Friday, October 28, 2011

Tour De Squash Update

     I finally got around to trying out some squash recipes. The first two I tried seem to be serious winners based on Linda's enthusiastic response.  Although I have some concern that her perceptions of them were colored by the "full liquid diet" she has had for the past several weeks.  A lot of things would seem pretty yummy after two weeks of yogurt, chicken broth, and popcicles. The first recipe was pumpkin-orange waffles.  I didn't do this recipe justice because I didn't have orange juice handy and substituted white grape juice. I also didn't have any hazel nuts left from last year to do the fancy hazelnut-maple syrup butter and used plain storebought maple flavored syrup. Linda and I both found the plainer version to be pretty tasty. I'm pretty sure the fussiest child would like squash when its put into a waffle. I found this recipe in a pumpkin cookbook entitled "A harvest of Pumpkins and Squash" by Lou Siebert Pappas. The recipe is as follows:

Pumpkin-Orange Waffles with Hazelnut-Maple Syrup Butter

Waffle Ingredients:
  2 cups all purpose flour
  1/3 cup firmly packed brown sugar
  2 tsp baking powder
  1/2 tsp baking soda
  1/2 tsp ground ginger
  1 1/2 tsp ground cinnamon
  1/4 tsp salt
  3 large eggs, separated
  3/4 cup pureed pumpkin or winter squash, canned or homemade
  1 1/2 cups whole milk
  1 cup freshly squeezed orange juice
  1/3 cup unsalted butter, melted

Hazelnut-Maple Syrup Butter Ingredients:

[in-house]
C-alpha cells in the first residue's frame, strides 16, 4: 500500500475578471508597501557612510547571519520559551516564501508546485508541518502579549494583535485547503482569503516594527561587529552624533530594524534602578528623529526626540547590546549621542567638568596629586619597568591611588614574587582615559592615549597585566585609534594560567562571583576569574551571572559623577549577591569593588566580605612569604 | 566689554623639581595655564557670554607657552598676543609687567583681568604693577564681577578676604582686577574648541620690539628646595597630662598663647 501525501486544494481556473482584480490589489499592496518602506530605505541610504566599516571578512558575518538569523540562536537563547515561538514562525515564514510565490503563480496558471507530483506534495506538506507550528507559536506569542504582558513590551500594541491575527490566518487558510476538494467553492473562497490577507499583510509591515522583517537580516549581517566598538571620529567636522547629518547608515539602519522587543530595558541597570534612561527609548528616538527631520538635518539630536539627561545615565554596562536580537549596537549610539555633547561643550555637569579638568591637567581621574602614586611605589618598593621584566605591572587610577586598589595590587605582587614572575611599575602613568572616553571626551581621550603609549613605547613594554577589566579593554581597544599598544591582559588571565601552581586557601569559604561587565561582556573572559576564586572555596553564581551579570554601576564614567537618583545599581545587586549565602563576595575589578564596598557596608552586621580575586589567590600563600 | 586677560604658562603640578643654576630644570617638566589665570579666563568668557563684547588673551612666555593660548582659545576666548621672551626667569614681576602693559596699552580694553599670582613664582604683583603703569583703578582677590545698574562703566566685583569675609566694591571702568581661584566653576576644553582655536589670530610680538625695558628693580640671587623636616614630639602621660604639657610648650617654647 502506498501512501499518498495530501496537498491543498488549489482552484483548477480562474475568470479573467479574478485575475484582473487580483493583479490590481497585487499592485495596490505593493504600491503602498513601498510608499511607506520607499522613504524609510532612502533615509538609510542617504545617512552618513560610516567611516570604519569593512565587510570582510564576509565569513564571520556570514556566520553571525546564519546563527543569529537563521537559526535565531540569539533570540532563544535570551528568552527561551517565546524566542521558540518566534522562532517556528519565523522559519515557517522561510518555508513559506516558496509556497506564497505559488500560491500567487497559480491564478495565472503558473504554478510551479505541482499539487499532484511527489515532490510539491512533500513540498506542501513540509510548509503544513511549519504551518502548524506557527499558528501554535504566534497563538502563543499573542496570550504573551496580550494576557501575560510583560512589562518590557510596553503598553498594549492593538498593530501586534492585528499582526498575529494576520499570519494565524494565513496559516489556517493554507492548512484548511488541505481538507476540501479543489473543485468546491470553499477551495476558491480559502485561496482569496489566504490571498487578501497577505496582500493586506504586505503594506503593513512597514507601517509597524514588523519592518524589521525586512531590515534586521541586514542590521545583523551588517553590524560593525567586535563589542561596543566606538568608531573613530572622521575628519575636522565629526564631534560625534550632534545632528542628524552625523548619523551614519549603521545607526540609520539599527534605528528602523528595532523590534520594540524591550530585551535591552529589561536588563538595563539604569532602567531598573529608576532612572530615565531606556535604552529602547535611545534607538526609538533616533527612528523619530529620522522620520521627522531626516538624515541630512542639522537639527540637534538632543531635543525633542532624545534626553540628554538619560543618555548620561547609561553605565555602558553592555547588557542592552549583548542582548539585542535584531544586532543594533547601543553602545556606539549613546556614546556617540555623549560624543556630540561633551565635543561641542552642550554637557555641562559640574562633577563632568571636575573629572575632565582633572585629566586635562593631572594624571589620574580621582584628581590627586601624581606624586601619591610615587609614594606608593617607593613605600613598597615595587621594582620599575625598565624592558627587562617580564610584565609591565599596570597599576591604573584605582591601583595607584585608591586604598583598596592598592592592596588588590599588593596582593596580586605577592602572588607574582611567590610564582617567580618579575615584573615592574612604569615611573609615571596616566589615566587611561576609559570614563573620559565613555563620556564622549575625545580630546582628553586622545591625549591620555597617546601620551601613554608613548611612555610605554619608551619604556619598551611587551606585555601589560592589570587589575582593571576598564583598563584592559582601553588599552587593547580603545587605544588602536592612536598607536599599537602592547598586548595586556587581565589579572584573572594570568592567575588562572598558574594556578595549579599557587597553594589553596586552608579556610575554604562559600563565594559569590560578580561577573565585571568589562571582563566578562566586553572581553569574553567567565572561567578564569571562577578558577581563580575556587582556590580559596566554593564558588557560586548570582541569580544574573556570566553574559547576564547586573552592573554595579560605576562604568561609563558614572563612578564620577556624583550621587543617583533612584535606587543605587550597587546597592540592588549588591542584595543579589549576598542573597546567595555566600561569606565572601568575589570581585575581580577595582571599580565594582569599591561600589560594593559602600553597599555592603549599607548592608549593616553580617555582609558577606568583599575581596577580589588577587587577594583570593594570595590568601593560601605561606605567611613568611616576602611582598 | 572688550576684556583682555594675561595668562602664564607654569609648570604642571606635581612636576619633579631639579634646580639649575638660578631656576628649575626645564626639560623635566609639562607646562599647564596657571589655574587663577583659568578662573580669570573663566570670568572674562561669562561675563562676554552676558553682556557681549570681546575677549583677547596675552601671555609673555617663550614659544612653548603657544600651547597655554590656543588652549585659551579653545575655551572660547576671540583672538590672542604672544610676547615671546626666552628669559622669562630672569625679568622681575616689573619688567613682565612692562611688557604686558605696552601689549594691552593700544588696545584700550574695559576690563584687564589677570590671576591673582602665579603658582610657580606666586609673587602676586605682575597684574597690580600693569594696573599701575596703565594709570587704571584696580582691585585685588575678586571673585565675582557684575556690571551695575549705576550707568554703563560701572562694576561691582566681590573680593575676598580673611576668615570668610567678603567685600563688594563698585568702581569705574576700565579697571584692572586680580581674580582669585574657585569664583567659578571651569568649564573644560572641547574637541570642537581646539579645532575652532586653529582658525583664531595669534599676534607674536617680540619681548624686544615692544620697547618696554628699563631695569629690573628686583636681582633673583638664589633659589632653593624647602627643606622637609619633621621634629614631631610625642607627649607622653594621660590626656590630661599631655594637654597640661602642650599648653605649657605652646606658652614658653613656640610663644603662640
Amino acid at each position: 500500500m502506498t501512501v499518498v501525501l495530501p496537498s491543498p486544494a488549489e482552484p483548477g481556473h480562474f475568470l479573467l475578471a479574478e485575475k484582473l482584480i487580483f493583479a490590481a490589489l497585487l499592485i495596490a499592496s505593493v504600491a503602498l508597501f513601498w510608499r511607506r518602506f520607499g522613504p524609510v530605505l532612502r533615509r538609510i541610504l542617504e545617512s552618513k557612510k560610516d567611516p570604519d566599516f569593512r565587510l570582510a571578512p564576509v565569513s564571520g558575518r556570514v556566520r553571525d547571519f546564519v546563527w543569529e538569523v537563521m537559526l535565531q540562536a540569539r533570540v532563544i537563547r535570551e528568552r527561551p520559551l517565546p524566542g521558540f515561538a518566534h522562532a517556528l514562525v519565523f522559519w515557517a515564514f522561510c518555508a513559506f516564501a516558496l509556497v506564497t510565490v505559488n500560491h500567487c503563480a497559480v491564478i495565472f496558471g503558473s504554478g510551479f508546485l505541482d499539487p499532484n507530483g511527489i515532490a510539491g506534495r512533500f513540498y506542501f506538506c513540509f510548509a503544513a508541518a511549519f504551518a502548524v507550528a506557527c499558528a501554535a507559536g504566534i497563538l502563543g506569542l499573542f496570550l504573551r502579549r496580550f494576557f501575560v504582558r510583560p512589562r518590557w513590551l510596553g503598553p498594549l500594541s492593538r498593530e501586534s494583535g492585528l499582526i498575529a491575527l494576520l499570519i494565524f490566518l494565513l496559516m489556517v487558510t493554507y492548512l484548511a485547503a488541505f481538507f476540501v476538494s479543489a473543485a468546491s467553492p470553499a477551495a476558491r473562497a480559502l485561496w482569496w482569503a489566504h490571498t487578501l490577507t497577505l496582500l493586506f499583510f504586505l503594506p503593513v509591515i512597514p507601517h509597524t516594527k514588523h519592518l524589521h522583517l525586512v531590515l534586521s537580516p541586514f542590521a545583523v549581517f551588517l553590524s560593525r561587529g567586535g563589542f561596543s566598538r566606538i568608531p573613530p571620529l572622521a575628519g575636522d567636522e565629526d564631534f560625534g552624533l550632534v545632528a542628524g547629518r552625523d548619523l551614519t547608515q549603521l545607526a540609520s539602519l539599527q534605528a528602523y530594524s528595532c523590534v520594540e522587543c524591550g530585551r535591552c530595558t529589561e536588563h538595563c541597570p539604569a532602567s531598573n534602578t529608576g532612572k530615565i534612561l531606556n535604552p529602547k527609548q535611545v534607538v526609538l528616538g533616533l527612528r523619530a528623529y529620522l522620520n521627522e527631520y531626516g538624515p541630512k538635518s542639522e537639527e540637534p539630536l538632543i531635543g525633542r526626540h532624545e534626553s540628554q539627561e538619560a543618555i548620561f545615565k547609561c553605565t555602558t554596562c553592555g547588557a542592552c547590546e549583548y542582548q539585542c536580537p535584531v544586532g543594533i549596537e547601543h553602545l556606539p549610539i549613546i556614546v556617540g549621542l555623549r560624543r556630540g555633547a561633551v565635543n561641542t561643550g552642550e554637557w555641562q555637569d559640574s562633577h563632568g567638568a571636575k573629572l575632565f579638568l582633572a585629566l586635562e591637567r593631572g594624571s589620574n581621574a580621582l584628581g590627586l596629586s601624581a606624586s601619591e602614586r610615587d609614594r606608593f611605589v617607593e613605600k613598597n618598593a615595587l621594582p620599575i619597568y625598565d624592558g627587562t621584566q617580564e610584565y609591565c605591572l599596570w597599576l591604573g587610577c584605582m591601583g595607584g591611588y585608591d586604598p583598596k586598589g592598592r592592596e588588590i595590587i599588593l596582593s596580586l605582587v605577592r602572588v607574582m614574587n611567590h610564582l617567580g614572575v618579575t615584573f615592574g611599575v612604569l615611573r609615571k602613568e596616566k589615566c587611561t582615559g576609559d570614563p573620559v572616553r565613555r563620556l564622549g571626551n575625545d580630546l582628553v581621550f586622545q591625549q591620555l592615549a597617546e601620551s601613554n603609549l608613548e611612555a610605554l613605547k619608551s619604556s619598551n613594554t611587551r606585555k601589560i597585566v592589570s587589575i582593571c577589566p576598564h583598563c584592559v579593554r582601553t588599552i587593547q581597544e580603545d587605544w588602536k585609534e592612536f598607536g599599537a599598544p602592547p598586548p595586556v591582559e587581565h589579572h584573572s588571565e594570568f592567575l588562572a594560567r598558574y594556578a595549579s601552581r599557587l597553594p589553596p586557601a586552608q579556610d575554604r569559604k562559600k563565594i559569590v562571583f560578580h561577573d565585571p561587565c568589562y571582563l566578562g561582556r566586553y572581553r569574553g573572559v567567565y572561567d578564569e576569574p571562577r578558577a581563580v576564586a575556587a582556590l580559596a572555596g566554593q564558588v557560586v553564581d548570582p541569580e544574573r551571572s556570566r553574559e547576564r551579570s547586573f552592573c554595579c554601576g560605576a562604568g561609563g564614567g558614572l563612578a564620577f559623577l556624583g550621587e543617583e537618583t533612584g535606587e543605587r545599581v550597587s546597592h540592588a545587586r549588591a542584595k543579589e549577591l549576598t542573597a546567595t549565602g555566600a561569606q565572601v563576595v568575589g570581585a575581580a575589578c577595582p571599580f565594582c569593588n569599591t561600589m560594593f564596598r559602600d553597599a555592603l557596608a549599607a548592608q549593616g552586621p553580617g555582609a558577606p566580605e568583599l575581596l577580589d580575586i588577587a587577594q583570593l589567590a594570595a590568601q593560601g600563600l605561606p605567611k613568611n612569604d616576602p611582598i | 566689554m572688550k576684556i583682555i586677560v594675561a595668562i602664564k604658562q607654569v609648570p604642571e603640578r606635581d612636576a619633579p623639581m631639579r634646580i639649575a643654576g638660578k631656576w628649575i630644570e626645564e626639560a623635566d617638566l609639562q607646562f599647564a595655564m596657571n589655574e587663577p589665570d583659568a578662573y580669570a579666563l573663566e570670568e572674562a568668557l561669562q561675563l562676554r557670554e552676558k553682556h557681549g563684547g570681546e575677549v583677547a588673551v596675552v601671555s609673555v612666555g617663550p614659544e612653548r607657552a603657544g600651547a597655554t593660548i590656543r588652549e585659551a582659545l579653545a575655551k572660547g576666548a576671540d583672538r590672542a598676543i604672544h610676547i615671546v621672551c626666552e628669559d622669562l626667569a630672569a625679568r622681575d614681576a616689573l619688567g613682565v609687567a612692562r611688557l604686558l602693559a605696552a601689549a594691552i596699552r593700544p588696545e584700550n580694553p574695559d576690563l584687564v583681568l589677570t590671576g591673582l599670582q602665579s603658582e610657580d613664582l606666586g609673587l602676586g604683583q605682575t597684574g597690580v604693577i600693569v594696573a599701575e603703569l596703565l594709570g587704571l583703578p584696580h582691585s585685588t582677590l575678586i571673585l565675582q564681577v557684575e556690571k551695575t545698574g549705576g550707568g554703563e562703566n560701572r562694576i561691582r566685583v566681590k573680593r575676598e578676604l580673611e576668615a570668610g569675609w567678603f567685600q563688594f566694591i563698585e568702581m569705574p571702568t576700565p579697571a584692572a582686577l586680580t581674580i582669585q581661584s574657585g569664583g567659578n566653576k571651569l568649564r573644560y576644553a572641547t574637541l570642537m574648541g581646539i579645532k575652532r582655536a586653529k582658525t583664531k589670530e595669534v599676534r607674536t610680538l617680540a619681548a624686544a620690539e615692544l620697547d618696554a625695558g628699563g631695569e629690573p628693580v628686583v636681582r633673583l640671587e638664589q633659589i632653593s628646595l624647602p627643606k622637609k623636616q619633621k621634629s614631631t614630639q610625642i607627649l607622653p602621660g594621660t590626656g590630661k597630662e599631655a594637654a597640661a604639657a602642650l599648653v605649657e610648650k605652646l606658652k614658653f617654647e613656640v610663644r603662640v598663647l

1/3  cup hazelnuts
  6 tablespoons butter, at room temperature
  6 tablespoons pure maple syrup

      The hazelnut-maple syrup butter is made with nuts that have been roasted and had their skins rubbed off, and chopped fine.  Then it is simply a matter of beating the butter and syrup together until it is light and fluffy and adding the chopped hazelnuts.

   The waffle batter is made by wisking together the dry ingredients, then blending the wet ingredients with the exception of the egg whites.  Then beat the egg whites until soft glossy peaks form. Then the wet and dry ingredients are blended together,  then the egg whites folded into the batter.  They turned out very well inspite of my wholesale substitutions and had a nice pumpkin pie kind of flavor.  I used a winter squash called gold nugget that has fine textured flesh but I doubt if it would matter much which kind of winter squash or pumpkin was used.

    The squash soup recipe came from the same book. It was called a "Butternut Squash-Pear Bisque". First of all, I'm not sure what makes a soup a bisque and I didn't have any butternut squash. Also I didn't have any pears, let alone Anjou pears.  Basically, I diced up an onion, sauteed it in butter, added a garlic clove and seasoned it with dried thyme. I then added about 2 pounds of baked Sugar Pie pumpkin and in place of an Anjou pear I substituted a diced  and peeled Melrose apple.  I added a quart of chicken broth, salt and pepper and brought it to a boil.  Since my squash was already cooked, I didn't have to worry about cooking the soup very long.  As soon as everything seemed to be cooked, I added a pint of whipping cream, ran it through the blender, poured it into quart jars, and stored it in the fridge. I later served some to Linda with a small garnish of shredded cheddar cheese.  It is amazing how a little bit of whipping cream can make an ordinary vegetable soup seem almost decadent.  I think I'm going to try and make this about once a week for the next month. This recipe produced about three quarts of soup. Thanks to a bee store swap, I currently have an ample supply of the sugar pie pumpkins. I'd be very happy to see them all put to good use.  



  1. Does the apple (pear) give it a fruity taste? Or does it blend right in?

  2. I honestly couldn't taste the apple at all. I'm suspicious that they put it in so they could have a fancier name such as Butternut Squash-Pear Bisque rather than simply Squash Soup.